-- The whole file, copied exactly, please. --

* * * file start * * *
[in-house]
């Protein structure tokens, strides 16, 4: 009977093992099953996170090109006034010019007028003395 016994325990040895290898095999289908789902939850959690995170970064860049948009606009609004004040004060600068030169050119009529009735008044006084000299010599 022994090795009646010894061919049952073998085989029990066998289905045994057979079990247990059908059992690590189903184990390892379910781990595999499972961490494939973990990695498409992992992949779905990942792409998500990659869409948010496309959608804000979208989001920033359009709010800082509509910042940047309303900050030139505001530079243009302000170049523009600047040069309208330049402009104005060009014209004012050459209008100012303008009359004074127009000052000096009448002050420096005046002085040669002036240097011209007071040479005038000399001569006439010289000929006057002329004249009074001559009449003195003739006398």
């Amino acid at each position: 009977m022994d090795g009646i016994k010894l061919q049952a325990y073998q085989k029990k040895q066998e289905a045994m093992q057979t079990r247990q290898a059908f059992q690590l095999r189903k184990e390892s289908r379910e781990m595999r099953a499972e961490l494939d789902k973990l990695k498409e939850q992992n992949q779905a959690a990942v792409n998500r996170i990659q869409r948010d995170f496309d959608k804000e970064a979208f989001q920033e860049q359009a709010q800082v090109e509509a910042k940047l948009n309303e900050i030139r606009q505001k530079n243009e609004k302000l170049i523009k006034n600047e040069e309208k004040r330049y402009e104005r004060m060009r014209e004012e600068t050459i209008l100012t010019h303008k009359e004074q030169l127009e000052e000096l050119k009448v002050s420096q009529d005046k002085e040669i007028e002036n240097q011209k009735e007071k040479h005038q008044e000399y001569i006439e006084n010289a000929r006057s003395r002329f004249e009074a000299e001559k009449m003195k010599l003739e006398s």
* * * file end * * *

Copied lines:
[in-house]
């Protein structure tokens, strides 16, 4: 009977093992099953996170090109006034010019007028003395 016994325990040895290898095999289908789902939850959690995170970064860049948009606009609004004040004060600068030169050119009529009735008044006084000299010599 022994090795009646010894061919049952073998085989029990066998289905045994057979079990247990059908059992690590189903184990390892379910781990595999499972961490494939973990990695498409992992992949779905990942792409998500990659869409948010496309959608804000979208989001920033359009709010800082509509910042940047309303900050030139505001530079243009302000170049523009600047040069309208330049402009104005060009014209004012050459209008100012303008009359004074127009000052000096009448002050420096005046002085040669002036240097011209007071040479005038000399001569006439010289000929006057002329004249009074001559009449003195003739006398």
């Amino acid at each position: 009977m022994d090795g009646i016994k010894l061919q049952a325990y073998q085989k029990k040895q066998e289905a045994m093992q057979t079990r247990q290898a059908f059992q690590l095999r189903k184990e390892s289908r379910e781990m595999r099953a499972e961490l494939d789902k973990l990695k498409e939850q992992n992949q779905a959690a990942v792409n998500r996170i990659q869409r948010d995170f496309d959608k804000e970064a979208f989001q920033e860049q359009a709010q800082v090109e509509a910042k940047l948009n309303e900050i030139r606009q505001k530079n243009e609004k302000l170049i523009k006034n600047e040069e309208k004040r330049y402009e104005r004060m060009r014209e004012e600068t050459i209008l100012t010019h303008k009359e004074q030169l127009e000052e000096l050119k009448v002050s420096q009529d005046k002085e040669i007028e002036n240097q011209k009735e007071k040479h005038q008044e000399y001569i006439e006084n010289a000929r006057s003395r002329f004249e009074a000299e001559k009449m003195k010599l003739e006398s």